Considering the technicalities of technology

Hine’s (2009) article for this week particularly resonates with me, as my research topic (particularly for our research proposal assignment) concerns the relationship between specific library users and the technology used to access digital image repositories. Hine’s discussion has opened my eyes to a critical aspect of technology that I have yet to contemplate in my preparatory background research, indicating that technology inherently multi-faceted and therefore its ‘identity’ or purpose cannot be assumed in advance of conducting ethnographic research.

Evidently technology has many uses, but Hine (2009) refers more specifically to the need to carefully consider the inherent biases that lie in a researcher’s assumptions toward technology. In my research thus far, I have expelled much effort on ensuring that my methods are refined so as to produce the most reliable data possible. While I’ve analyzed and re-analyzed my research methods in an attempt to account for any biases in my approach, I feel as though I’ve yet to truly consider the contextual aspects of studying user interaction with technology. Mentioned specifically by Hohl (2009), “while we might adhere to some form of grounded approach to build theory out of qualitative data, our prior commitments help shape what we will count as being data in the first place” (p. 6). This has caused me in some ways to doubt my research design – but on the other hand it has reaffirmed my understanding of the importance of carefully describing all facets of one’s research so that complexities or areas of contention (concerning technology, for example) are explicitly addressed and not overlooked.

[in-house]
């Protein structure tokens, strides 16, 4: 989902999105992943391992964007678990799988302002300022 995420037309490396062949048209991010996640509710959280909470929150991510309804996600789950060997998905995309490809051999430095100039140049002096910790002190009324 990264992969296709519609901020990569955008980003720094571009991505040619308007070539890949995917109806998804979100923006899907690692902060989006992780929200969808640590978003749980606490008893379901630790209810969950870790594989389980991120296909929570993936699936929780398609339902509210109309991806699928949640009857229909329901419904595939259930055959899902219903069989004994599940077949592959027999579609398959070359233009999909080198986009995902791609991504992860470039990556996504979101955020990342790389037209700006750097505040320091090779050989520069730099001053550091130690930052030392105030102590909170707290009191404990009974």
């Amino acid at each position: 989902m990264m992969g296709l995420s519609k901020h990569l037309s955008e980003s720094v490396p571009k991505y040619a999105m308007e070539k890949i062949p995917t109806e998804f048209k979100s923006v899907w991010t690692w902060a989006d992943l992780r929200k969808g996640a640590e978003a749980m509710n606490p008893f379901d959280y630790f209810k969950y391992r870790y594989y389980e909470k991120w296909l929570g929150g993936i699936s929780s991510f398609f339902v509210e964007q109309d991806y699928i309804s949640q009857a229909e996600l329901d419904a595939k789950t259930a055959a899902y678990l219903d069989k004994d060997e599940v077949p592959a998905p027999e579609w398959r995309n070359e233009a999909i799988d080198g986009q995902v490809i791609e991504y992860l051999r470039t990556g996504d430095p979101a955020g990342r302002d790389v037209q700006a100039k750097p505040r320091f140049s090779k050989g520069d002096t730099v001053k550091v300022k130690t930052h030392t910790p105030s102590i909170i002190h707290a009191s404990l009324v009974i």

- Amy

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